12 Songs, 38 Minutes

EDITORS’ NOTES

“In London, it’s just hard to shift people,” Octavian tells Apple Music. “I feel like that’s my job: to shift everyone’s views from being so closed-minded and just being into drill or grime or Afrobeats. And then there’s me, who is none of those things. You have to not be scared to listen to different types of music to find this mixtape great.” Octavian might feel like he’s operating in an isolated place, but it’s a productive one. In January 2019, his singular, left-field take on hip-hop earned the him top spot in the BBC Sound Of... poll, the annual music industry vote to ordain Britain’s next big thing. Endorphins, his second mixtape, fully honors that result, broadening his horizons even further until it becomes reductive to label the music UK rap. Gospel, R&B, house, indie, rock, trap, and drill are all absorbed, twisted, and deconstructed into capricious beats that back Octavian’s serrated, emotionally honest vocals. “'Endorphins' is just a good word to describe the feelings you get when you do something you like,” he says. “When you’re in the gym, when you lift that weight, you like that pain. Surviving the pain—I think that’s what I wanted to portray.” In this track-by-track guide, Octavian takes us through the highs, the lows, and every other feeling that fueled Endorphins.

“Gangster Love”
“This was produced by my friend Rex Kudo. ‘Gangster Love’ makes me…feel. There’s no real concept to any of the songs—just what I was feeling. That’s the whole point of the mixtape: It’s all about that what I felt when I made it, and what you’d feel from the songs. It wasn’t anything deeper than that.”

“King Essie”
“It’s just celebration, a great feeling. I made this in a house in Kent. I booked out a studio. Went out to Kent, and it was just me and all of my Essie boys [the audiovisual collective Essie Gang]. I was just kind of drunk, looking around the room, and I thought, ‘Wow, it’s great to be in Essie Gang.’ And I literally just made this song. Karma Kid, who produced it, played the beat and I was like, ‘Yeah, this is how I’m feeling right now.’”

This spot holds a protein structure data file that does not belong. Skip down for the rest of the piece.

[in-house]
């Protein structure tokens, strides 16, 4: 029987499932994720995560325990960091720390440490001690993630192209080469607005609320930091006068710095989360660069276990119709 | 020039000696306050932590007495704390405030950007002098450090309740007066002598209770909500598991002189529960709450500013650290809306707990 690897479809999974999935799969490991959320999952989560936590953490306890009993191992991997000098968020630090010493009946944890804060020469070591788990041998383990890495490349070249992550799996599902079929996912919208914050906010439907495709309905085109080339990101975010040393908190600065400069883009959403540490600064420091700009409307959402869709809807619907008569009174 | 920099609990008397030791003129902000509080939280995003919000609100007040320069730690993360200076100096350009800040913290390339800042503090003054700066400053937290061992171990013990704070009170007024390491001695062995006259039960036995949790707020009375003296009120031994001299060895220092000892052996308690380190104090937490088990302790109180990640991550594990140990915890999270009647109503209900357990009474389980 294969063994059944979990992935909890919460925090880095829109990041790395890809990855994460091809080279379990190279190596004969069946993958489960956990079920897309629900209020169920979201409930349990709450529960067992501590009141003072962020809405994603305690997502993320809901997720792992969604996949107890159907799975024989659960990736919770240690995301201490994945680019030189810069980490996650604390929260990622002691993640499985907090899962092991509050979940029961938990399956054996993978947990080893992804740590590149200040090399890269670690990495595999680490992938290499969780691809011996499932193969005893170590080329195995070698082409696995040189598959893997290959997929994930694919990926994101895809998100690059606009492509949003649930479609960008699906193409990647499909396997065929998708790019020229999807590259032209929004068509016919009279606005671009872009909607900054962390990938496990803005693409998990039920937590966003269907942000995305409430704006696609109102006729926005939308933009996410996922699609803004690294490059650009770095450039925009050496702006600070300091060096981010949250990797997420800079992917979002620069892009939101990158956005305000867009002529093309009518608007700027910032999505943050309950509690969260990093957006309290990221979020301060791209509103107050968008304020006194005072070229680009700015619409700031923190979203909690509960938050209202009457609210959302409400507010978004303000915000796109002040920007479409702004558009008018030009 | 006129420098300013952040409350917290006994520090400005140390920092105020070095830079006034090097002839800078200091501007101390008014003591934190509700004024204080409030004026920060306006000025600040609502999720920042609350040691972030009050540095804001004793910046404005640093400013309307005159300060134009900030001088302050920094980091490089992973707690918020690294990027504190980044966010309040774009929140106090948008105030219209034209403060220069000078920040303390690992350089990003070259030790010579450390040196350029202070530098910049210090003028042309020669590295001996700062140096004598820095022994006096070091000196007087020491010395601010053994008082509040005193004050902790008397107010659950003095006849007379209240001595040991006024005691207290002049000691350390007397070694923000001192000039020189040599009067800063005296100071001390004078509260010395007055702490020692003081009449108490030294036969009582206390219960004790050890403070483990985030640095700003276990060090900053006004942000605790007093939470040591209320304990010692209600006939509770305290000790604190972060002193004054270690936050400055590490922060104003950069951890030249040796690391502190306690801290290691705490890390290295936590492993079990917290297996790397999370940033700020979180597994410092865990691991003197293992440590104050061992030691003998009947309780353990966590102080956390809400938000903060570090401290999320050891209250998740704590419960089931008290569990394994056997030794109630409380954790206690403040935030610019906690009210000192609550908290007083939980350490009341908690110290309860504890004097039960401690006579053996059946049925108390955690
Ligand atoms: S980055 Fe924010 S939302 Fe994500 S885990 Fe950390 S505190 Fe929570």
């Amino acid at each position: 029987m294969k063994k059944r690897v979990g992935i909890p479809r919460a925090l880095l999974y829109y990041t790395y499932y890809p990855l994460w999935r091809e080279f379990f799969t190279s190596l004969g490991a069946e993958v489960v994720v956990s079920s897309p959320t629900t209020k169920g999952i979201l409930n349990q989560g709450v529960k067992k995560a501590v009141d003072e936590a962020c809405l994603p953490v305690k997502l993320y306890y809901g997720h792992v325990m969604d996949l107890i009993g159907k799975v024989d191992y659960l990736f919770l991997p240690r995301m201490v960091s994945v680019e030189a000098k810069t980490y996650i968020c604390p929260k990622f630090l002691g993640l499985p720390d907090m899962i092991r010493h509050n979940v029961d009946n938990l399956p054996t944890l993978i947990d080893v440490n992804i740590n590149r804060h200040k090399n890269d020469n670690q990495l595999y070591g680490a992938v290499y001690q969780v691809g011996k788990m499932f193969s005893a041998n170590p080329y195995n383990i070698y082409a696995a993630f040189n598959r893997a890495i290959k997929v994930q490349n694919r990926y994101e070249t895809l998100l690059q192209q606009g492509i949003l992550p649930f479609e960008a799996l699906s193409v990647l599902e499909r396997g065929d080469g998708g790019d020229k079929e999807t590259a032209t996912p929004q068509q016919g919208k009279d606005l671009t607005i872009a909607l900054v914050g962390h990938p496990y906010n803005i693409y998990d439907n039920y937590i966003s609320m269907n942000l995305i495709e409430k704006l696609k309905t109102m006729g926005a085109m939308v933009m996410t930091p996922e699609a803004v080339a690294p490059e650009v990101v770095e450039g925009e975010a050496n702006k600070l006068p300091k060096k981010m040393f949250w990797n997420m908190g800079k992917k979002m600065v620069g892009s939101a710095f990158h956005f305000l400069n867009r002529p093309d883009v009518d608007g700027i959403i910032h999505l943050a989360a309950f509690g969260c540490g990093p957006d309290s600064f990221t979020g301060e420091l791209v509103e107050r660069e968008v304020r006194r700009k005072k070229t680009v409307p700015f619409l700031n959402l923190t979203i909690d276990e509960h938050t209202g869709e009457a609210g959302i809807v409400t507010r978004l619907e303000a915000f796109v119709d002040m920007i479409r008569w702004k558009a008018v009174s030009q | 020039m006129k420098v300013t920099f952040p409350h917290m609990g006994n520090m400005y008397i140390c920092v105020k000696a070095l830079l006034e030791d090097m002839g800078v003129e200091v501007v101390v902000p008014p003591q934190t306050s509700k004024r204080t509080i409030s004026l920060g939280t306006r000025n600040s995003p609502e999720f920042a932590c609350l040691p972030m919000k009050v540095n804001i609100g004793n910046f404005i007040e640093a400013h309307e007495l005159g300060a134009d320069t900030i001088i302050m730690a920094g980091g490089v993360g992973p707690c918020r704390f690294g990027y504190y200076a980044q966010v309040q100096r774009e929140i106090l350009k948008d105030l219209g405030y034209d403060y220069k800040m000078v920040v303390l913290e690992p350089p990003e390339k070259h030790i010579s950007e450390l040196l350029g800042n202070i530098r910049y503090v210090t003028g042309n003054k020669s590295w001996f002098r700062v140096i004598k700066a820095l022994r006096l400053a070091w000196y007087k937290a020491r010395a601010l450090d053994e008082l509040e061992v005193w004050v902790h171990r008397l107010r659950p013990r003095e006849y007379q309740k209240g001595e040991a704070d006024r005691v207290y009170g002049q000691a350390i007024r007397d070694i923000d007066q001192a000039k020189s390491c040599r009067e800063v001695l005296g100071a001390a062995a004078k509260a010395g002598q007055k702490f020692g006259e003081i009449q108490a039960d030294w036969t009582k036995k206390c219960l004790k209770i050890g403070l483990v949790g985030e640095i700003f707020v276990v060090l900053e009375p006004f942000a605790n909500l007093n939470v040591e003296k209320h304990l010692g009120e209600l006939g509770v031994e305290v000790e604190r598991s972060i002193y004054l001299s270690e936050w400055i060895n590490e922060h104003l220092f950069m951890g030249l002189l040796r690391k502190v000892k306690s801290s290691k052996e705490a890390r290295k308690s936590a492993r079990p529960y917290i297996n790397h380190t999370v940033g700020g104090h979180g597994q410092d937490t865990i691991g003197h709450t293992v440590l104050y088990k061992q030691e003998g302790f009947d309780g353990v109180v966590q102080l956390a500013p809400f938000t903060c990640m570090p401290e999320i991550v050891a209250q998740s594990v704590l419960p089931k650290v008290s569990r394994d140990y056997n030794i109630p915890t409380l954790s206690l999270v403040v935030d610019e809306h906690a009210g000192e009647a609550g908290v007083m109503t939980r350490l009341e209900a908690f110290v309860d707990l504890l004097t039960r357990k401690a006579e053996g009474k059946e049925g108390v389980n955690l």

“Molly Go Down”
“‘I love the money, but f**k fame’…Before the fame I was a very introverted person, not really a talkative person, a very analytical person. I don’t really like the fame that much. I’d rather go onto the Tube and be no one. People always come up to you and expect you to be this person that they want you to be. Everyone likes to be private and pick when they want to be appreciated. If I could have my music be appreciated without me being appreciated as such, then I would love that.”

“Take It Easy” (feat. Smokepurpp)
“Smokepurpp came in to London and he said, ‘I need to someone to work with in London. It’s you, man.’ So we went to the studio and we made ‘Take It Easy.’ Working with him was easy. We took it easy.”

“BET” (feat. Skepta & Michael Phantom)
“My boy Michael Phantom [fellow Essie Gang member] found the beat and he jumped on it first. And I wanted it so bad but I didn’t want to take it off him. I mean, his verse is sick. So I was just like, 'F**k it, this would make a mad track.’ It made the biggest track of my career, I think. Then Skepta heard it and he jumped on it and I was over the moon.”